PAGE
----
She longed to enquire of the housekeeper whether her master were really absent, but had not courage for it. At length, however, the question was asked by her uncle; and she turned away with alarm, while Mrs. Reynolds replied that he was, adding, "but we expect him tomorrow, with a large party of friends." A wave of relief followed by remorse overwhelmed Elizabeth. Alison must have been mistaken in her calculations. They ought to have come tomorrow. What would happen to the novel, and how was she to ever learn what was to be her fate?

Her aunt now called her to look at a picture. She approached, and saw the likeness of Mr. Wickham suspended, amongst several other miniatures, over the mantlepiece. Her aunt asked her, smilingly, how she liked it. The housekeeper came forward, and told them it was the picture of a young gentleman, the son of her late master's steward, who had been brought up by him at his own expence. -- "He is now gone into the army," she added, "but I am afraid he has turned out very wild."

Mrs. Gardiner looked at her niece with a smile, but Elizabeth could not return it.

"And that," said Mrs. Reynolds, pointing to another of the miniatures, "is my master -- and very like him. It was drawn at the same time as the other -- about eight years ago."

"I have heard much of your master's fine person," said Mrs. Gardiner, looking at the picture; "it is a handsome face. But, Lizzy, you can tell us whether it is like or not."

Mrs. Reynolds's respect for Elizabeth seemed to increase on this intimation of her knowing her master.

"Does that young lady know Mr. Darcy?"

Elizabeth coloured, and said -- "A little."

"And do not you think him a very handsome gentleman, Ma'am?"

"Yes, very handsome."

The housekeeper chatted on, encouraged by Mr. and Mrs. Gardiner and loud in her praise of the Darcys. Soon the picture gallery, and two or three of the principal bedrooms, were all that remained to be shown.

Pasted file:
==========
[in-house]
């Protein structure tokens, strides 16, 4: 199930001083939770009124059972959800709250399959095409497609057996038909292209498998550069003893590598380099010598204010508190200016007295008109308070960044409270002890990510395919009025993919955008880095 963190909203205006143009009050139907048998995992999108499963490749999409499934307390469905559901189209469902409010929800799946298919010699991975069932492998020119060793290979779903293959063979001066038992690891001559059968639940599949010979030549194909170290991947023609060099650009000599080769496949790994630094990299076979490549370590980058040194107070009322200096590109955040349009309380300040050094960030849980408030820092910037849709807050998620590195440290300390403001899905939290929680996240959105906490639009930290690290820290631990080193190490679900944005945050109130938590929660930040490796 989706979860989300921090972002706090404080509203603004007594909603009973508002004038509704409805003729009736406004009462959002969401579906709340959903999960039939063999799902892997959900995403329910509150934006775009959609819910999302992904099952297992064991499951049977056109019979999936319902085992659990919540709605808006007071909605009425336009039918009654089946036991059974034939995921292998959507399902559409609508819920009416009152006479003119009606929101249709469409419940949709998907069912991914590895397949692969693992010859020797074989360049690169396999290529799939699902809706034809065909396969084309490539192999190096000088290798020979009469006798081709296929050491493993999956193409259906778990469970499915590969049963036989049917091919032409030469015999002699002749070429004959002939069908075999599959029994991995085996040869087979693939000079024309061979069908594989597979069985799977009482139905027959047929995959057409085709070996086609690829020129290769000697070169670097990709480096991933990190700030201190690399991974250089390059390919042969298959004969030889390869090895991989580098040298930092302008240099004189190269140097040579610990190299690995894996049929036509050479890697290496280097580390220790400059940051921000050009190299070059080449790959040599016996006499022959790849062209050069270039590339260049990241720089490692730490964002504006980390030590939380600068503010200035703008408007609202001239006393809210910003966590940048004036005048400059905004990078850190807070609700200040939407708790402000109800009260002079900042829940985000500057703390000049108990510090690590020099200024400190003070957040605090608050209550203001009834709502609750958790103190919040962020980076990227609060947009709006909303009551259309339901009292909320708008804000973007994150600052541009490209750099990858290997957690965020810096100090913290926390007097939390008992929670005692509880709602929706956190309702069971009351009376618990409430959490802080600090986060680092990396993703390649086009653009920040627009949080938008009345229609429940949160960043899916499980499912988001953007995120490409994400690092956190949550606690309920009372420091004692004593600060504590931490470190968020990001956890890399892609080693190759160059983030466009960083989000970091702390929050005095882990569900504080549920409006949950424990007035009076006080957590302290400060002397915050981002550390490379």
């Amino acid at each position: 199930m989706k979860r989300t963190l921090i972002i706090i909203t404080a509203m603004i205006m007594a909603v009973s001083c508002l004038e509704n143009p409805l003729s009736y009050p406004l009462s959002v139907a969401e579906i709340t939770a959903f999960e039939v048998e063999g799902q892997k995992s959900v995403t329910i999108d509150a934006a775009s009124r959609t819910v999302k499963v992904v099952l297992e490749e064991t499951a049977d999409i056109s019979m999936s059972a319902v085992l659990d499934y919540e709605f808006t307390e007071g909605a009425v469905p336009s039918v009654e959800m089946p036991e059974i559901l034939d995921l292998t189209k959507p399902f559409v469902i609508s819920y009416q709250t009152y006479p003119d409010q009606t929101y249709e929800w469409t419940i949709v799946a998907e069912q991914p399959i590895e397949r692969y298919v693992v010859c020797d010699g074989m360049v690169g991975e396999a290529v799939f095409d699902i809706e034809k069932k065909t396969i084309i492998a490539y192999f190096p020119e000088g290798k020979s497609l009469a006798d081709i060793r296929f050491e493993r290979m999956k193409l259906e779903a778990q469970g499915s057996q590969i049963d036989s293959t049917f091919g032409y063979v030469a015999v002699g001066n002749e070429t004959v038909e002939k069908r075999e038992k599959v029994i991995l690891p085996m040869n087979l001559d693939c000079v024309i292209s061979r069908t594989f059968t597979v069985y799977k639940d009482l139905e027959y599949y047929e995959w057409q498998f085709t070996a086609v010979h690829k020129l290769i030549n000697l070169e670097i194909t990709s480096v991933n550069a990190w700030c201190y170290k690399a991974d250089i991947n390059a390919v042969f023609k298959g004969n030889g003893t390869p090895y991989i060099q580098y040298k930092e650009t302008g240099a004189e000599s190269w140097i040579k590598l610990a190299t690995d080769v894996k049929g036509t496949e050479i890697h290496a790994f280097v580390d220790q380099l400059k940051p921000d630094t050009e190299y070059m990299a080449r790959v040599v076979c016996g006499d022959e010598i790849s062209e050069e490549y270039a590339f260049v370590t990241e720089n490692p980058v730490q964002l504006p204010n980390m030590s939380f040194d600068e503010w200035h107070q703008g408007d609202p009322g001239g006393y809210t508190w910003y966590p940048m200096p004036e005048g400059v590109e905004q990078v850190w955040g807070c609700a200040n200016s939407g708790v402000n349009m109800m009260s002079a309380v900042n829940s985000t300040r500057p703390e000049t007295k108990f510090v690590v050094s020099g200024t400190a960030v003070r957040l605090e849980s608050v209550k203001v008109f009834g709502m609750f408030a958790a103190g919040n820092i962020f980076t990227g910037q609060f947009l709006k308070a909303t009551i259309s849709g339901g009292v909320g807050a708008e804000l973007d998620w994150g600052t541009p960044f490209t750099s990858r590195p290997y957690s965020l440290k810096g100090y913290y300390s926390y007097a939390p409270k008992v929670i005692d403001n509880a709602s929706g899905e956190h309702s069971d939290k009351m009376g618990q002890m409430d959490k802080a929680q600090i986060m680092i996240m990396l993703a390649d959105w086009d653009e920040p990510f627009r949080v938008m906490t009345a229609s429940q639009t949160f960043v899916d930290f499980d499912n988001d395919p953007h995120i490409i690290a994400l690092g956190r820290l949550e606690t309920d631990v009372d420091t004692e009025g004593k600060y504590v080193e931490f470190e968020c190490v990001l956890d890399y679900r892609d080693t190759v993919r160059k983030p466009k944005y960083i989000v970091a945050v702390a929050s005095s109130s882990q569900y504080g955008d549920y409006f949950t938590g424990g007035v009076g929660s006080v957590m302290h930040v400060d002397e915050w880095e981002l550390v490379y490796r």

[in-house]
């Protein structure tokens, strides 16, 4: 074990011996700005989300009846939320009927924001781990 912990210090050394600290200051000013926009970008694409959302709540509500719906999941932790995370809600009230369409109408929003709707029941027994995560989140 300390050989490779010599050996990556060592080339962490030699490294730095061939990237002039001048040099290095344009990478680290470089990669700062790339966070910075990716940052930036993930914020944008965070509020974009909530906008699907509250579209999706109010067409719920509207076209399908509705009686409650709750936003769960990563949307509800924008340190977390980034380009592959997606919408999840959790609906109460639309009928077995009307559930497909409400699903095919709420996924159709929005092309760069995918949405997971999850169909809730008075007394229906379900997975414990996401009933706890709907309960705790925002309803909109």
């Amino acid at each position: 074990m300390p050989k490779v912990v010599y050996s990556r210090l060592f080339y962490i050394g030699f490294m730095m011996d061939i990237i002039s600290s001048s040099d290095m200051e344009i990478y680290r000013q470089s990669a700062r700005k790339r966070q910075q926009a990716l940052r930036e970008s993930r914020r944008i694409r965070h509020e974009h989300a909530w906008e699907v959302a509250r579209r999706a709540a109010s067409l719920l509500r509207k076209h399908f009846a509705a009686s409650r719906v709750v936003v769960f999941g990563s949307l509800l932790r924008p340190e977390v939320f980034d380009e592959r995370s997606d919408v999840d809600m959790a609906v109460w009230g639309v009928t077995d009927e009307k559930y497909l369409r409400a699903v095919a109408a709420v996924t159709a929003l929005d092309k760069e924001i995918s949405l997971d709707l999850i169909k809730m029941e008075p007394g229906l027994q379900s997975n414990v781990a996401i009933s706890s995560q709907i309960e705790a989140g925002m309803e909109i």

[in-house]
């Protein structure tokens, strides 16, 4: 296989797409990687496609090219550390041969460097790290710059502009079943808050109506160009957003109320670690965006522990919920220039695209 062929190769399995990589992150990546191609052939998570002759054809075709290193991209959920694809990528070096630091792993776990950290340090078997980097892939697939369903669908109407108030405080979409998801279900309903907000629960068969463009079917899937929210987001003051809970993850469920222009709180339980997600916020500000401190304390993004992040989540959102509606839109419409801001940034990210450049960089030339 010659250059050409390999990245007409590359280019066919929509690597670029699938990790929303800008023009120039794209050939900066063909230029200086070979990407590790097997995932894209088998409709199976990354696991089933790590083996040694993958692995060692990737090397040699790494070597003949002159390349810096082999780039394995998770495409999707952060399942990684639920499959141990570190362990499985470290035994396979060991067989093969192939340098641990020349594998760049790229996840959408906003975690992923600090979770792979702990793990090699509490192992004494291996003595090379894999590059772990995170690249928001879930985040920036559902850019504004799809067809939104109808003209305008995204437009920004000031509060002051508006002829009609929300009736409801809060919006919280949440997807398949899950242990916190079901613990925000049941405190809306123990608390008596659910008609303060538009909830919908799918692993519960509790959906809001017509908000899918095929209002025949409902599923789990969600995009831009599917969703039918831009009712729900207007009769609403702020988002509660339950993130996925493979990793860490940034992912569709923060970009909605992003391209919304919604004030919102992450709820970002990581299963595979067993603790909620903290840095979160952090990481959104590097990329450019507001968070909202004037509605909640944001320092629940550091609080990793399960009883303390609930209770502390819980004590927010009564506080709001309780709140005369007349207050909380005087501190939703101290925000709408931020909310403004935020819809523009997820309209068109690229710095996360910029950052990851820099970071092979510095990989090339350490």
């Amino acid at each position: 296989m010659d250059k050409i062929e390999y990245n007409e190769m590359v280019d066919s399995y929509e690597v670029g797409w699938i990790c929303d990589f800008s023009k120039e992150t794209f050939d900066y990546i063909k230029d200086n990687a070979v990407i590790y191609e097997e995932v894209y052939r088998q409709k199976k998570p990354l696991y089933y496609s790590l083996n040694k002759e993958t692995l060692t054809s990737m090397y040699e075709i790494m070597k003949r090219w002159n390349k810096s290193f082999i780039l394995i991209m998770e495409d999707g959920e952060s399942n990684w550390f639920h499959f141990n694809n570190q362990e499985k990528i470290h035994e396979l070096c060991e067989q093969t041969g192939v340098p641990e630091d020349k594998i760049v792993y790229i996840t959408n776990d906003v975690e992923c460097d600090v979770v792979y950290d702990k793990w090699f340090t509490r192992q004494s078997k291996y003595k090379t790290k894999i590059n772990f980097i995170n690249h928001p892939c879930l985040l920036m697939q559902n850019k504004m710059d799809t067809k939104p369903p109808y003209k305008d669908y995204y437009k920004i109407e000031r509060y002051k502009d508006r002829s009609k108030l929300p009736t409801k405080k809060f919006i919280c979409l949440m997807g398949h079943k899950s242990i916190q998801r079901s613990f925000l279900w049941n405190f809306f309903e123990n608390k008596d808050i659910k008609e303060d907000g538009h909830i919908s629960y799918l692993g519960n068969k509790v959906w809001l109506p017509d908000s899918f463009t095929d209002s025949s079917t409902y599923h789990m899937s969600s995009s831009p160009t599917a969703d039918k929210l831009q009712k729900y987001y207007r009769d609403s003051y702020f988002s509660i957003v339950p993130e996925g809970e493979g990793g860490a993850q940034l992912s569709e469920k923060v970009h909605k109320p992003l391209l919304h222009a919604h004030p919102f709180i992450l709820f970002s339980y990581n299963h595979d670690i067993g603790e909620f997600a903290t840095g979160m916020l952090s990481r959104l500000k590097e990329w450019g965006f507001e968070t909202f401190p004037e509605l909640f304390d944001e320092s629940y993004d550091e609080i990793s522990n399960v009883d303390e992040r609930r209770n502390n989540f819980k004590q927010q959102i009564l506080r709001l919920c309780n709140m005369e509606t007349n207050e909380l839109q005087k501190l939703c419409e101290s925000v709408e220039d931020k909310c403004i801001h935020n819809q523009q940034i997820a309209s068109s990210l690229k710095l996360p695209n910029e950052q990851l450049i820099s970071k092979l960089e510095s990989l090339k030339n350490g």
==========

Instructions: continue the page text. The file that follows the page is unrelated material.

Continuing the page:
In the gallery there were many family portraits, but they could have little to fix the attention of a stranger. Elizabeth walked on in quest of the only face whose features would be known to her. At last it arrested her -- and she beheld a striking resemblance of Mr. Darcy, with such a smile over the face as she remembered to have sometimes seen, when he looked at her.

When all of the house that was open to general inspection had been seen, they returned down stairs and taking leave of the housekeeper, they were consigned over to the gardener, who met them at the hall door.
As they walked across the lawn towards the river, Elizabeth turned back to look again. Her uncle and aunt stopped also, and while the former was conjecturing as to the date of the building, the owner of it himself suddenly came forward from the road, which led behind it to the stables.

It's true! was her first thought. All Alison said is coming true!

They were within twenty yards of each other. Their eyes instantly met, and the cheeks of each were overspread with the deepest blush. He absolutely started, and for a moment seemed immoveable from surprise; but shortly recovering himself, advanced towards the party, and spoke to Elizabeth, if not in terms of perfect composure, at least of perfect civility.